Utah Distillery Opts for Bottling Upgrade

From hand filling and labeling to a fully enclosed rinse/fill/cork solution with a ‘de-dusting’ component, High West Distillery is making its mark in the whisky category.

When High West Distillery launched in 2006 in downtown Park City, it was Utah’s first legal distillery since 1870. In short order it’s grown to be an internationally recognized brand. In 2015 the firm opened an impressive facility in Wanship, about 25 minutes from Salt Lake City, that is not only home to a 1,600-gal copper-pot still but also acts as a space for educational whiskey tastings, pairings, and tours.

Manual filling and labeling was the method of operation until the 2019 commissioning of a Fogg Filler rinser/filler/capper.  “We had a very small footprint in which we needed to fit our packaging line,” says High West founder David Perkins. “Fogg was able to incorporate the rinser, filler, and capper in one chassis, which made all the difference in the world. Three separate machines was not going to work.”

A pressure-sensitive labeler from P.E.Labeller applies either front-and-back or full-wrap labels.A pressure-sensitive labeler from P.E.Labeller applies either front-and-back or full-wrap labels.

The Arol capper—actually a corker—notes Perkins, is also new to the semi-automated line. So are the following:

• a P.E.Labeller pressure-sensitive labeler from that applies either front-and-back or full-wrap labels

• a 3M case taper

• a tamper seal applicator from ColloPack

• a Videojet date coder that prints lot and date code information on each bottle label

•a Weber print-and-apply thermal-transfer case labeler

“In our manual bottling mode, we needed a crew of about 28 people,” says Perkins. “Now it’s more like three—one to take empty bottles from their reshippers and place them on the conveyor leading into the rinser, one to put filled, capped, and labeled bottles back into the reshippers, and one to palletize the reshippers.”

In addition to greatly reducing the amount of hand labor required to get bottles out the door, the 14-station rotary filler runs at a steady 35 bottles/min when 750-mL bottles are in production. Previously the top speed on that size was 27/min. And, says Perkins, a 375-mL bottle is also in the mix, and when that bottle is being filled the output is more like 50/min.

Two bottle styles are filled at High West, and both come from Pavisa. A style called “rustic flint” represents the majority of the bottles the firm fills, but also in the mix is an apothecary bottle that’s amber colored.

Regardless of which bottle is being filled, the process begins with bottles being removed by hand from corrugated reshippers and placed on an infeed conveyor. The first stop is the rinser, which consists of 14 stations on a rotary turret. Each bottle is gripped and inverted so that a rinsing medium can be gently sprayed inside to remove corrugated dust and other impurities. Worth noting is that the rinsing medium, while largely water, also contains a certain percentage of whatever whisky is being filled. If it were pure water it might alter the percentage of alcohol by volume.

Gravity-feed filler
By the end of the rinsing process, each bottle is returned to its upright orientation. A starwheel and feedscrew combination now transfers the bottles to the gravity-feed filler, which also has 14 stations. Each filling valve is polymer-tipped so that should the valve make contact with the glass as it enters, the chance of glass being chipped is eliminated.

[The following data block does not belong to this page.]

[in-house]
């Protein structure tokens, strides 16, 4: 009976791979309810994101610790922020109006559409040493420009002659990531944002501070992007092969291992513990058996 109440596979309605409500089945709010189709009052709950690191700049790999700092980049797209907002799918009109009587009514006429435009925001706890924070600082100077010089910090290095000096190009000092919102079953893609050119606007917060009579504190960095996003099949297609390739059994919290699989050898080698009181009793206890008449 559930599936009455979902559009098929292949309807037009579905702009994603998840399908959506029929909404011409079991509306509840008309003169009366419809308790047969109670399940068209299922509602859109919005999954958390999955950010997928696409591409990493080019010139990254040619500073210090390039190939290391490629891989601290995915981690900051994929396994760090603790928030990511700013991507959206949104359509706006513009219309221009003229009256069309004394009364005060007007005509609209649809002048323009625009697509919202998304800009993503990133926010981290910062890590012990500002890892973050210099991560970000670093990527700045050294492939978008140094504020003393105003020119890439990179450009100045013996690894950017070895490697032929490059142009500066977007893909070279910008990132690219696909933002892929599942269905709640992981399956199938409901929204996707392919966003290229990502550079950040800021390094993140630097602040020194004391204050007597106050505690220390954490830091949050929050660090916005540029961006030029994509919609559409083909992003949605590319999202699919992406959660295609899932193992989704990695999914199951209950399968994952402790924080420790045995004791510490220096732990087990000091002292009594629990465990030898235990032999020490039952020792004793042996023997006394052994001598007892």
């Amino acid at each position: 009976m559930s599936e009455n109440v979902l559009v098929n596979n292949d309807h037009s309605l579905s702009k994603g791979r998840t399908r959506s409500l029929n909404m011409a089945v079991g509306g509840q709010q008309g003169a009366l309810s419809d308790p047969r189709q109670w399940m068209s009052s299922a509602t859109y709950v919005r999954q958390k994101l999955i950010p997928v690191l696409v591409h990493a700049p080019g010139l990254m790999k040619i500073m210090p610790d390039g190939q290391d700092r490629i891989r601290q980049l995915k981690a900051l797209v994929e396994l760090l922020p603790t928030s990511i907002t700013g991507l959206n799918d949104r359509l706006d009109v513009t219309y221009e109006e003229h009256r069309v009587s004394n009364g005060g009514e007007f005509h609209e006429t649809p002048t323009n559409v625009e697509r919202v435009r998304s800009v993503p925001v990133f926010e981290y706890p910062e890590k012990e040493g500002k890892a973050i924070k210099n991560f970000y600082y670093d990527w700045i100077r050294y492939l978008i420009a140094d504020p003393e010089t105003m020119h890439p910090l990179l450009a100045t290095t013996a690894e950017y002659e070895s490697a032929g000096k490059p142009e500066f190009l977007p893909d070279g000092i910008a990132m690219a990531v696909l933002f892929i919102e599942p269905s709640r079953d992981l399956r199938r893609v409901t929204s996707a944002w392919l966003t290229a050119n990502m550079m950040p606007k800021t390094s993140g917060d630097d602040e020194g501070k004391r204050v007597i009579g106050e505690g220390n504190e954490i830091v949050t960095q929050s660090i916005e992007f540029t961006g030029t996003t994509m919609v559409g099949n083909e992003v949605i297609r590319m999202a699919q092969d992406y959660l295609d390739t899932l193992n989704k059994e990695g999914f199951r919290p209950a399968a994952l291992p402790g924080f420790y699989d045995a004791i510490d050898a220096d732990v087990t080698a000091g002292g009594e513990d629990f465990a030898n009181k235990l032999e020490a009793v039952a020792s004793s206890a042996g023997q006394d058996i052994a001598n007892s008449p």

High West Distillery focused on the operations side of the business. Go here to see how another spirits brand designed a presentation box with double-door design that opens to a stunning, gold foil menagerie fit for a queen.

Filled bottles move through another feed screw exchange to enter the single-head pick-and-place corker. Corks move from a floor-level hopper up to an overhead position and then are fed down a chute to a reciprocating device that picks one cork at a time and presents it to an insertion device that lifts the cork out. As the reciprocating device strokes back to get another cork, a freshly filled bottle arrives beneath the insertion device, which strokes down to put cork into bottle. The filled bottles then are conveyed out of the Fogg system.After cases are taped shut, a print-and-apply labeler brings the line to a close.After cases are taped shut, a print-and-apply labeler brings the line to a close.

Two last observations on the Fogg system. First, the whole rinse/fill/cap block is fully enclosed by a roof of sorts. This is to keep plant dust from making its way back into a bottle after it’s been rinsed. Second, a very efficient “de-dusting” system is in place. Cork is notorious for generating dust, so vacuum hoses attached to the enclosed block do a good job of removing cork dust that might otherwise make its way into a bottle or might even cause machine downtime if given enough time to build up.

Once out of the Fogg system, bottles are conveyed through the pressure-sensitive P.E. Labellers machine. Next is a unit from Collopack that applies a tamper-evident seal around the neck. Then bottles are manually placed back into their corrugated reshippers. The 3M case taper and Weber print-and-apply labeler bring the line to a close.

“What we were doing in the past just wasn’t sustainable,” says Perkins. “Now we have equipment we can leverage for the foreseeable future—and it fits our space. Fogg was very good at setting us up for success. They’ve given us all the information and guidance we need for optimizing preventive maintenance. And they’ve been great about helping us with anything we can’t work through. The attention to detail they apply to their equipment and customers matches what we apply to what we do here at High West.”

More in Primary packaging